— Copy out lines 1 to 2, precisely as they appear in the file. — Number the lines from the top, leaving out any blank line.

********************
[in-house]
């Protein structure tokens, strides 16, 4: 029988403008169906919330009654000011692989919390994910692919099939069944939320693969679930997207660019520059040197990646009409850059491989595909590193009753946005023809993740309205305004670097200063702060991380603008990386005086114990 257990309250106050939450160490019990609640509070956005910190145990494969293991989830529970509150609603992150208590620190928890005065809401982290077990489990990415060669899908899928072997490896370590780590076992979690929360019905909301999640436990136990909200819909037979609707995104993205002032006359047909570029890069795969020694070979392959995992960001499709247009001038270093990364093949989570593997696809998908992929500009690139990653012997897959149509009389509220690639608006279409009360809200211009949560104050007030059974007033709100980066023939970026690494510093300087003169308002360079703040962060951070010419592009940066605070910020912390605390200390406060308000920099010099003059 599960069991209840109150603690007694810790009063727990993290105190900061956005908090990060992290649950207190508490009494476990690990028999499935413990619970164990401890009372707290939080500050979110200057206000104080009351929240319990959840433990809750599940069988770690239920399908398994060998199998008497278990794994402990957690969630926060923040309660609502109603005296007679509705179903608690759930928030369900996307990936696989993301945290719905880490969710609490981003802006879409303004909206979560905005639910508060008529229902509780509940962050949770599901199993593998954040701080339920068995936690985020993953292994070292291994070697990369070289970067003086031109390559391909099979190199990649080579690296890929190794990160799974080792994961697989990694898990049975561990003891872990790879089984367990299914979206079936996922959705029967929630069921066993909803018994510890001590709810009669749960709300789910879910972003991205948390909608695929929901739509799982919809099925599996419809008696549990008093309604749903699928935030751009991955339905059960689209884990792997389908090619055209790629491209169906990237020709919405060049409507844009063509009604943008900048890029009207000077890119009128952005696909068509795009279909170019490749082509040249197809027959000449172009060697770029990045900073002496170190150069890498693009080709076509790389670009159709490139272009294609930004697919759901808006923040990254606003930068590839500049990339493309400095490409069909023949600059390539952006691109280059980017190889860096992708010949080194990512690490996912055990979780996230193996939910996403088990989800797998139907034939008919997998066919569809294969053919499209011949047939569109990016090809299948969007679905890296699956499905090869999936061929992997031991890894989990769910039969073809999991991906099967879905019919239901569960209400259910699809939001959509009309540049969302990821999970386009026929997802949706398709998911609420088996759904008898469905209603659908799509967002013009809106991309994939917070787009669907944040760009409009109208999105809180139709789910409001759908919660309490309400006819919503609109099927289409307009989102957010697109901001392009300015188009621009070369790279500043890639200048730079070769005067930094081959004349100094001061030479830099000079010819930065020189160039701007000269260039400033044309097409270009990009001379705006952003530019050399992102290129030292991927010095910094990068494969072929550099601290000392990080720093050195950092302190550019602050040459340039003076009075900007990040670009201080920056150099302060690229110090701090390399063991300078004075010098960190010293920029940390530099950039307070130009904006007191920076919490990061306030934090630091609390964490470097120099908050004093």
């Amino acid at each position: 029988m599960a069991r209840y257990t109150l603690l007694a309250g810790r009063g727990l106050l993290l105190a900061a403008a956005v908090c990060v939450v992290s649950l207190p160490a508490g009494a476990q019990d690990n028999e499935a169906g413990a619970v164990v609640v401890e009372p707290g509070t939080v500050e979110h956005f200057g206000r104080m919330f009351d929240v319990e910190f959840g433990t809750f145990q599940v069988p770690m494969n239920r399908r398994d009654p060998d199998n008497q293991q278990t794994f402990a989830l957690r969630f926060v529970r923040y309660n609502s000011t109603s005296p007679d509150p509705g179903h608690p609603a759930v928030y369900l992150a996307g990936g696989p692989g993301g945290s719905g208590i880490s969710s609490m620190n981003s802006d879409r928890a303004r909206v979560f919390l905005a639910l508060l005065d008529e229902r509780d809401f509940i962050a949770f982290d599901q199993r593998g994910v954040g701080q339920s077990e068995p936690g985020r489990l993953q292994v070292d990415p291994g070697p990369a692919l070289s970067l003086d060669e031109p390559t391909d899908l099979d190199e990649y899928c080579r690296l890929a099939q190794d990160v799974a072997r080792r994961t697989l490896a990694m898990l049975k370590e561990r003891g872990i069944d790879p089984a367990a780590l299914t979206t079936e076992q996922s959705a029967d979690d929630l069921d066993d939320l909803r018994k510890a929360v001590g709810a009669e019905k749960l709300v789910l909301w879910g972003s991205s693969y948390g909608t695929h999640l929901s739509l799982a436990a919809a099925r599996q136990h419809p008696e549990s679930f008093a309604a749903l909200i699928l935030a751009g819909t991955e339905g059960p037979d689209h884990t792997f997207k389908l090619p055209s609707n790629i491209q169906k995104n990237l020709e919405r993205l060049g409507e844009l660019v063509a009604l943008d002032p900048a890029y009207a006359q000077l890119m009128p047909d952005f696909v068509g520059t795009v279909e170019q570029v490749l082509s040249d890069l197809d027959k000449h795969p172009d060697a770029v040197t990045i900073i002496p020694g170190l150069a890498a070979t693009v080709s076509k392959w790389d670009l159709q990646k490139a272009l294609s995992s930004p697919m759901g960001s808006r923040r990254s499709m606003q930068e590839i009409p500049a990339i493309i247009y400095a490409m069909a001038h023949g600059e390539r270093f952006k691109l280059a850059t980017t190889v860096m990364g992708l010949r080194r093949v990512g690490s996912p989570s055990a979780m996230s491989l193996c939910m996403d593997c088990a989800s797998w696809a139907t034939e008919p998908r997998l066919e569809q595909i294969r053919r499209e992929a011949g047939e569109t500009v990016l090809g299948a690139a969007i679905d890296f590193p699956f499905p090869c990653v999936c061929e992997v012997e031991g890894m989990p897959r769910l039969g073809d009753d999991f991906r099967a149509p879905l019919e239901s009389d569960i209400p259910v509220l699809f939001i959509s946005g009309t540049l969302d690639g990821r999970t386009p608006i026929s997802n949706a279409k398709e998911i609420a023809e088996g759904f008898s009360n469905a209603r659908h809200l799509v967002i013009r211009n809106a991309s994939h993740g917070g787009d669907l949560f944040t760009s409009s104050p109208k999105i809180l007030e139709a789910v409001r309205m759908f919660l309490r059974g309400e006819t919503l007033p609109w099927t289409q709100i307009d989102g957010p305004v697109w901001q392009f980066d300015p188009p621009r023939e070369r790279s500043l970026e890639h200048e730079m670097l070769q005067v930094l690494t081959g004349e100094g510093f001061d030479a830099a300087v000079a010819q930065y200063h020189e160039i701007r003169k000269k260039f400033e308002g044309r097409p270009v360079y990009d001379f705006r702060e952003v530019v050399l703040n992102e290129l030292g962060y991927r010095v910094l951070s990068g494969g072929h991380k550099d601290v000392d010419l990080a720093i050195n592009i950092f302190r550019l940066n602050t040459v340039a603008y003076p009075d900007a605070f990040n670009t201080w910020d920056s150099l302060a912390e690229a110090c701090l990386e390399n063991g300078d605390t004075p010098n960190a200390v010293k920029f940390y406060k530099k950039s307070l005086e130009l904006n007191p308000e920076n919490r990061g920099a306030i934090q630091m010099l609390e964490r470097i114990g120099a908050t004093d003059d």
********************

[in-house]
């Protein structure tokens, strides 16, 4: 029988403008169906919330009654000011692989919390994910692919099939069944939320693969679930997207660019520059040197990646009409850059491989595909590193009753946005023809993740309205305004670097200063702060991380603008990386005086114990 257990309250106050939450160490019990609640509070956005910190145990494969293991989830529970509150609603992150208590620190928890005065809401982290077990489990990415060669899908899928072997490896370590780590076992979690929360019905909301999640436990136990909200819909037979609707995104993205002032006359047909570029890069795969020694070979392959995992960001499709247009001038270093990364093949989570593997696809998908992929500009690139990653012997897959149509009389509220690639608006279409009360809200211009949560104050007030059974007033709100980066023939970026690494510093300087003169308002360079703040962060951070010419592009940066605070910020912390605390200390406060308000920099010099003059 599960069991209840109150603690007694810790009063727990993290105190900061956005908090990060992290649950207190508490009494476990690990028999499935413990619970164990401890009372707290939080500050979110200057206000104080009351929240319990959840433990809750599940069988770690239920399908398994060998199998008497278990794994402990957690969630926060923040309660609502109603005296007679509705179903608690759930928030369900996307990936696989993301945290719905880490969710609490981003802006879409303004909206979560905005639910508060008529229902509780509940962050949770599901199993593998954040701080339920068995936690985020993953292994070292291994070697990369070289970067003086031109390559391909099979190199990649080579690296890929190794990160799974080792994961697989990694898990049975561990003891872990790879089984367990299914979206079936996922959705029967929630069921066993909803018994510890001590709810009669749960709300789910879910972003991205948390909608695929929901739509799982919809099925599996419809008696549990008093309604749903699928935030751009991955339905059960689209884990792997389908090619055209790629491209169906990237020709919405060049409507844009063509009604943008900048890029009207000077890119009128952005696909068509795009279909170019490749082509040249197809027959000449172009060697770029990045900073002496170190150069890498693009080709076509790389670009159709490139272009294609930004697919759901808006923040990254606003930068590839500049990339493309400095490409069909023949600059390539952006691109280059980017190889860096992708010949080194990512690490996912055990979780996230193996939910996403088990989800797998139907034939008919997998066919569809294969053919499209011949047939569109990016090809299948969007679905890296699956499905090869999936061929992997031991890894989990769910039969073809999991991906099967879905019919239901569960209400259910699809939001959509009309540049969302990821999970386009026929997802949706398709998911609420088996759904008898469905209603659908799509967002013009809106991309994939917070787009669907944040760009409009109208999105809180139709789910409001759908919660309490309400006819919503609109099927289409307009989102957010697109901001392009300015188009621009070369790279500043890639200048730079070769005067930094081959004349100094001061030479830099000079010819930065020189160039701007000269260039400033044309097409270009990009001379705006952003530019050399992102290129030292991927010095910094990068494969072929550099601290000392990080720093050195950092302190550019602050040459340039003076009075900007990040670009201080920056150099302060690229110090701090390399063991300078004075010098960190010293920029940390530099950039307070130009904006007191920076919490990061306030934090630091609390964490470097120099908050004093």